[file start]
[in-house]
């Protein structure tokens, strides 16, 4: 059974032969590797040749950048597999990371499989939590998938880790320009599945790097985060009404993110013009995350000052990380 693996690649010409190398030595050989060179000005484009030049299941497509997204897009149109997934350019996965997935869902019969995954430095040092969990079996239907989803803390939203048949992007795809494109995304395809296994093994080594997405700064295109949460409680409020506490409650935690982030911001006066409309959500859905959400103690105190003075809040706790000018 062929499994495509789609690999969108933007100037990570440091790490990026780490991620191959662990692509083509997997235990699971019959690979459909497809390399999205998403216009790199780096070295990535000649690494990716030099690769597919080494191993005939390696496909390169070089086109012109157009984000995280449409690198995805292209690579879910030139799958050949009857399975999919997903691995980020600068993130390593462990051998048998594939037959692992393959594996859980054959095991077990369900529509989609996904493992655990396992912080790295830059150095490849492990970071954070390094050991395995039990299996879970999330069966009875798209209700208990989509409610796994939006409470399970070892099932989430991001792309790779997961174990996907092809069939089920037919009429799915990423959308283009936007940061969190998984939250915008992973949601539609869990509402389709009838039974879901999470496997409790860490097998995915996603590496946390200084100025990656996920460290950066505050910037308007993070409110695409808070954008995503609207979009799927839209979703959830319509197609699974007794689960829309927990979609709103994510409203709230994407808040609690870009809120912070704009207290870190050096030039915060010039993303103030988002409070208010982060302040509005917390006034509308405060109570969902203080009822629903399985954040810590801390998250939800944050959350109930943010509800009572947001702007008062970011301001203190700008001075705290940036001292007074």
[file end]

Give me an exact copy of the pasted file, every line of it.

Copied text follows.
[in-house]
């Protein structure tokens, strides 16, 4: 059974032969590797040749950048597999990371499989939590998938880790320009599945790097985060009404993110013009995350000052990380 693996690649010409190398030595050989060179000005484009030049299941497509997204897009149109997934350019996965997935869902019969995954430095040092969990079996239907989803803390939203048949992007795809494109995304395809296994093994080594997405700064295109949460409680409020506490409650935690982030911001006066409309959500859905959400103690105190003075809040706790000018 062929499994495509789609690999969108933007100037990570440091790490990026780490991620191959662990692509083509997997235990699971019959690979459909497809390399999205998403216009790199780096070295990535000649690494990716030099690769597919080494191993005939390696496909390169070089086109012109157009984000995280449409690198995805292209690579879910030139799958050949009857399975999919997903691995980020600068993130390593462990051998048998594939037959692992393959594996859980054959095991077990369900529509989609996904493992655990396992912080790295830059150095490849492990970071954070390094050991395995039990299996879970999330069966009875798209209700208990989509409610796994939006409470399970070892099932989430991001792309790779997961174990996907092809069939089920037919009429799915990423959308283009936007940061969190998984939250915008992973949601539609869990509402389709009838039974879901999470496997409790860490097998995915996603590496946390200084100025990656996920460290950066505050910037308007993070409110695409808070954008995503609207979009799927839209979703959830319509197609699974007794689960829309927990979609709103994510409203709230994407808040609690870009809120912070704009207290870190050096030039915060010039993303103030988002409070208010982060302040509005917390006034509308405060109570969902203080009822629903399985954040810590801390998250939800944050959350109930943010509800009572947001702007008062970011301001203190700008001075705290940036001292007074």